Our culture seems to be rejecting the idea of proper etiquette these days. You can read plenty of wedding-related forums where brides talk about throwing away tradition and coming up with their own ideas for the ceremony. When my husband and I were planning our wedding, we had differing views on how important it was to focus on such efforts at what was considered appropriate decorum. I wanted to make sure we followed every protocol. He was worried about our guests being made to feel uncomfortable by obscure, high expectations with which they may not be familiar. Meanwhile, I continued to frequent wedding advice websites in order be certain invitations were addressed properly and that we were aware of the correct timeline for sending thank you notes. I wanted to be sure the proper individuals were asked to speak at the rehearsal dinner and reception. He did not understand my concern to follow a prescribed way of doing things because he felt we should do what we wanted.
I began to question why I was so concerned with following the rules of etiquette. Did it matter if I addressed an enveloped a certain way? Did it matter where people sat for dinner? Yes. I believe it does all matter in some sense, but not in the manner I originally thought.
At first, I was following proper etiquette because I did not want to feel foolish on my wedding day. I didn’t want anyone to think poorly of me for having the wrong order of events or for leaving out a speaker at the reception. And what would they think if we failed to list the wedding party correctly on our programs?! After much deliberation, I realized that my reasoning was flawed. I saw that I should not be so concerned with what other people thought of me; I should just enjoy my wedding. I started to think of ways to loosen the tight regulations I had been striving to adhere to. Maybe I could choose my own way of addressing names on my invitations. I could choose whether I would list the whole family or just the parents. I wouldn’t worry who was asked to perform certain tasks at the reception or how items were listed on the programs.
Then, I realized that veering from these rules of civility would actually have more of an effect on my guests than on me. For instance, the family may be confused as to whether children were welcome if I did not list the names of each child somewhere on the invitation. Also, close family and friends may have been disappointed if they were not given the opportunity to participate in some of the wedding traditions. And if our thank you notes were not sent in a timely manner, the people we love most may begin to wonder if we appreciated the time and money spent on their gifts to us. Proper etiquette was necessary, to some degree, to make our guests more feel comfortable and appreciated. They needed to know they were welcome, and they needed clear logistics for the events of the day.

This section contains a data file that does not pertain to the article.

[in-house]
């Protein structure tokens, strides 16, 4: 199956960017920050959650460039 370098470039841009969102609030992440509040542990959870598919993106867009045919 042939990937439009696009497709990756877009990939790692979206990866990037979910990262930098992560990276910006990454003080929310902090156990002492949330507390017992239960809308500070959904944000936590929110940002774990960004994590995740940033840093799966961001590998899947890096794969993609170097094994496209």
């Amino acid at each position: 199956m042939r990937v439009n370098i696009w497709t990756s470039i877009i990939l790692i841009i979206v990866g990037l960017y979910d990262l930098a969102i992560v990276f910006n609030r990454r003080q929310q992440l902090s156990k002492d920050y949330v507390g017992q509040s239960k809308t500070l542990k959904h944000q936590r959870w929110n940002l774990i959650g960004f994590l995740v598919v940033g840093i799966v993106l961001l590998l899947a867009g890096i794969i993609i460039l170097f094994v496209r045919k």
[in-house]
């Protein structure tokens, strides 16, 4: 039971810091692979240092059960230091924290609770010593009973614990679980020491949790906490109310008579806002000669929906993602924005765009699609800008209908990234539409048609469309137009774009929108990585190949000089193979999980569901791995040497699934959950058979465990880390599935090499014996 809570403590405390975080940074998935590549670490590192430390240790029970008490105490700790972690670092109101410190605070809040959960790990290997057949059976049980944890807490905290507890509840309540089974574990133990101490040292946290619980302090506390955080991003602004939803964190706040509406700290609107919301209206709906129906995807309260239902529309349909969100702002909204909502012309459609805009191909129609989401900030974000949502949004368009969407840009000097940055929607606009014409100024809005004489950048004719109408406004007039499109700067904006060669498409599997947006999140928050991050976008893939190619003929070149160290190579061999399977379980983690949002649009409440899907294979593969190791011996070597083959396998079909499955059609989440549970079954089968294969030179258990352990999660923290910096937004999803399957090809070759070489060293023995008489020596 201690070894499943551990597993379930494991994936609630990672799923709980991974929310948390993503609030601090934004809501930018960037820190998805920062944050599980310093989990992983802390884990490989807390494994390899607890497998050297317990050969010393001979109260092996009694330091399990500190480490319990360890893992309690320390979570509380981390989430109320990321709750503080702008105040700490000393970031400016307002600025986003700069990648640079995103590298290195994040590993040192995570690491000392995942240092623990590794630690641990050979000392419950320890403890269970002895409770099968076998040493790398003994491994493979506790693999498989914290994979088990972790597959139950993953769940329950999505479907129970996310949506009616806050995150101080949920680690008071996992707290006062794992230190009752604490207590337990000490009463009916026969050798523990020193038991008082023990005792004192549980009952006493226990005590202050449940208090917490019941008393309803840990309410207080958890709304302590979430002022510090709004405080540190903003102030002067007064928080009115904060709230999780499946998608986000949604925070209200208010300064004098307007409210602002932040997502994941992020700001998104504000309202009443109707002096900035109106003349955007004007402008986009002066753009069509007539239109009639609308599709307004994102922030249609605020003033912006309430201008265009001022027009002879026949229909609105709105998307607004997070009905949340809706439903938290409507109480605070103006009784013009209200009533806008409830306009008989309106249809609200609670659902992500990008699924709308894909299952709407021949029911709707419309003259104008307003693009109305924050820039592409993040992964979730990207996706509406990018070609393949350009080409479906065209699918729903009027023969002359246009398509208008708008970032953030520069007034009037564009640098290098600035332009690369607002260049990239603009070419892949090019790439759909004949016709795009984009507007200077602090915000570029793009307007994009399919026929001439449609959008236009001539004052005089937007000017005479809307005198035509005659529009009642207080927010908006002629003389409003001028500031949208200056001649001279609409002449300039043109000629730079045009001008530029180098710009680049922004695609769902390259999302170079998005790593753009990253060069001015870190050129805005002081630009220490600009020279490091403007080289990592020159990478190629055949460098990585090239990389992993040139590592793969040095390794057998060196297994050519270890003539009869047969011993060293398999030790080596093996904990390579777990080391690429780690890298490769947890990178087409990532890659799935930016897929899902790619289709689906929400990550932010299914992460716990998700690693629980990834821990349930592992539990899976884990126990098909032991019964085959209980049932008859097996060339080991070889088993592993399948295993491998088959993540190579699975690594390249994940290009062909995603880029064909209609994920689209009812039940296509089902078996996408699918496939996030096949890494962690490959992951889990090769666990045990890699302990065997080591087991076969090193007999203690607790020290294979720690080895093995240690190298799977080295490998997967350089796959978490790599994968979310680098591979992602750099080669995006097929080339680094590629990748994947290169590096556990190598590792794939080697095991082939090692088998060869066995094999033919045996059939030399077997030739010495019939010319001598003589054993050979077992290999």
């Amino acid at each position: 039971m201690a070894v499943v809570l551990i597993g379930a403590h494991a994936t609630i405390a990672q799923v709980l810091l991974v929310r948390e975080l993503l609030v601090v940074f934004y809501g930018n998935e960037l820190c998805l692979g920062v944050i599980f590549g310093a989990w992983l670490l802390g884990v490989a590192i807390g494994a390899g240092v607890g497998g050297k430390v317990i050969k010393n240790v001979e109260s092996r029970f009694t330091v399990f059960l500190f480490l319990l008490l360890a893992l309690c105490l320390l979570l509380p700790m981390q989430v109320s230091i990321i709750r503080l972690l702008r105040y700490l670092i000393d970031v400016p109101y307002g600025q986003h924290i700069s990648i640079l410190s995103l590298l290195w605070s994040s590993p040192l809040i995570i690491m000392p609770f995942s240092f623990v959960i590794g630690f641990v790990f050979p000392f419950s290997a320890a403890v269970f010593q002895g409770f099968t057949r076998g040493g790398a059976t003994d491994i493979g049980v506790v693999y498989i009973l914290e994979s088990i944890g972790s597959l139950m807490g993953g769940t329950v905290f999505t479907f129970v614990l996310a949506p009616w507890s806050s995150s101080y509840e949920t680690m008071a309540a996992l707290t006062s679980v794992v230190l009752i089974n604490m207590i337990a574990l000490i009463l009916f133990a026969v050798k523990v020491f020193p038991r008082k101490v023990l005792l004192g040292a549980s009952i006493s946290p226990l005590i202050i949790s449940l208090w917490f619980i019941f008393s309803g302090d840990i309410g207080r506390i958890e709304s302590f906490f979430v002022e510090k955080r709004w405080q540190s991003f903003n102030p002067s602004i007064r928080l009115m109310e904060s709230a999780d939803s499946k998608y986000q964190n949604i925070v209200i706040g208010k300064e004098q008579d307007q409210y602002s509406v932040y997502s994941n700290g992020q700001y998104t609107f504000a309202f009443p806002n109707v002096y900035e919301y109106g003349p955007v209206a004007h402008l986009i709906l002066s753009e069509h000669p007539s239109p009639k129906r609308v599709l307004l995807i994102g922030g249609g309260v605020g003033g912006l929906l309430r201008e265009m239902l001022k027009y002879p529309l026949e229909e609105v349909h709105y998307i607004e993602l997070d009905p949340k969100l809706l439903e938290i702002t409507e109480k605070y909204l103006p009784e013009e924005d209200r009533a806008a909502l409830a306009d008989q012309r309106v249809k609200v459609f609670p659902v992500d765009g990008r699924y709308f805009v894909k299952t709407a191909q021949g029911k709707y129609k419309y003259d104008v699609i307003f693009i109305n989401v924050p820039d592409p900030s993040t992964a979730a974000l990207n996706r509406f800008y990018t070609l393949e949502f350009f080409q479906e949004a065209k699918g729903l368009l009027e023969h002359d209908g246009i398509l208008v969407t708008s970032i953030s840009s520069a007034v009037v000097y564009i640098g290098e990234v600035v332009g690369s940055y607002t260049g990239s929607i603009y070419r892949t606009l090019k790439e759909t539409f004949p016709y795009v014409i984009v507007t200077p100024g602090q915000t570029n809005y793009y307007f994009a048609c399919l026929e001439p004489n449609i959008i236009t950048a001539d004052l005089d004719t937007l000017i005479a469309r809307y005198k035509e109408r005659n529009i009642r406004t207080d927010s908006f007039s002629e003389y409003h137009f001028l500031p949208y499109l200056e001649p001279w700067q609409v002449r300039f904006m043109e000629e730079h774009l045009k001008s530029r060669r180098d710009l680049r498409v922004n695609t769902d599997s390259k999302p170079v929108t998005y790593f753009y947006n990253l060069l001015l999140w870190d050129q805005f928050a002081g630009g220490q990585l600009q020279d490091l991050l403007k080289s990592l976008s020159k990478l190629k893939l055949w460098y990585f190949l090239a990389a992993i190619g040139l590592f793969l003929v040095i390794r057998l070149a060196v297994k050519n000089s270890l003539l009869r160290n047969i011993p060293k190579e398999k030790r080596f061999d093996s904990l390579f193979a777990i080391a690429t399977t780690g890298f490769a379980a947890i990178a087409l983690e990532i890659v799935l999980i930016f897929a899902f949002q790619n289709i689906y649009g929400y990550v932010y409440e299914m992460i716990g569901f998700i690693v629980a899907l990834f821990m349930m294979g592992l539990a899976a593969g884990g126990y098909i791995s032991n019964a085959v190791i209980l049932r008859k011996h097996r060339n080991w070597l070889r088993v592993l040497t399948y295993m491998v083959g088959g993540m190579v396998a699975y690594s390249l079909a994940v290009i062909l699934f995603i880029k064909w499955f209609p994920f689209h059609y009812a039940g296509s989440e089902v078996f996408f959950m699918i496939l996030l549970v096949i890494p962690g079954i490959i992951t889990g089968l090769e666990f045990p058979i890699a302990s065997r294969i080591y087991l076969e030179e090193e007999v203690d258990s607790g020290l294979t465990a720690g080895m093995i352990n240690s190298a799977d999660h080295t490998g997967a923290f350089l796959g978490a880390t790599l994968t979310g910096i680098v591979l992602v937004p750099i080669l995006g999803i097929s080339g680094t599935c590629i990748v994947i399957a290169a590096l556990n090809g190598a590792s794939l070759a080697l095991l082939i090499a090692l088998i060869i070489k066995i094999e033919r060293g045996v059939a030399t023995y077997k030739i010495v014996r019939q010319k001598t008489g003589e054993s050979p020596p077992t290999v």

Later, I started thinking about manners in general. Our culture rebels against the idea of following pretentious decorum. It is considered a means for people who know and follow the rules to judge those who don’t, and in some respects our culture is right. What was once meant to make those around us feel more at ease has become a reason to point a finger at someone who isn’t following the rules or, even worse, someone who doesn’t know the rules. We fine tune the expectations and lurk on the sidelines to catch someone wearing an inappropriate outfit or holding their fork incorrectly. The purpose of proper manners has become so skewed that the idea of using proper etiquette is being rejected. Matthew 7:3 asks, “Why do you see the speck that is in your brother’s eye, but do not notice the log that is in your own eye? “ If we notice that someone is not acting in a specific manner, we are losing the purpose of using etiquette if we judge them. It is no wonder that so many people are losing interest in learning such social protocols because they have observed so many people sneering at others for not having the proper knowledge of them.
However, instead of using social requirements as a tool to measure others against ourselves, we still can use the lessons from proper etiquette to help others feel more at ease and welcomed. Matthew 7:12 gives us the golden rule: “So whatever you wish that others would do to you, do also to them, for this is the Law and the Prophets.” Rather than reject the idea of concerning ourselves with proper deportment, we can take the purpose behind the social protocols as ways to be considerate of those around us. We don’t need to compare ourselves to others and how they succeed or fail in knowing obscure rules. The rule itself is not what matters, but it is the consideration for the other person that is important. That gives us the freedom to use proper decorum and civility without worrying over missing some minor detail, and the other person will not have to worry that they are being judged if they don’t know the prescribed response.
For our wedding, we decided to follow much of what etiquette guides suggested, but we also made an effort to create an environment where our guests did not feel pressure to act in an uncomfortably formal manner. My original desire for proper decorum and my husband’s concerns about our guests enjoyment of the evening came together to create an pleasant and entertaining atmosphere, but we changed our motives to our the entertainment of our guests rather than the appearance of having it all together.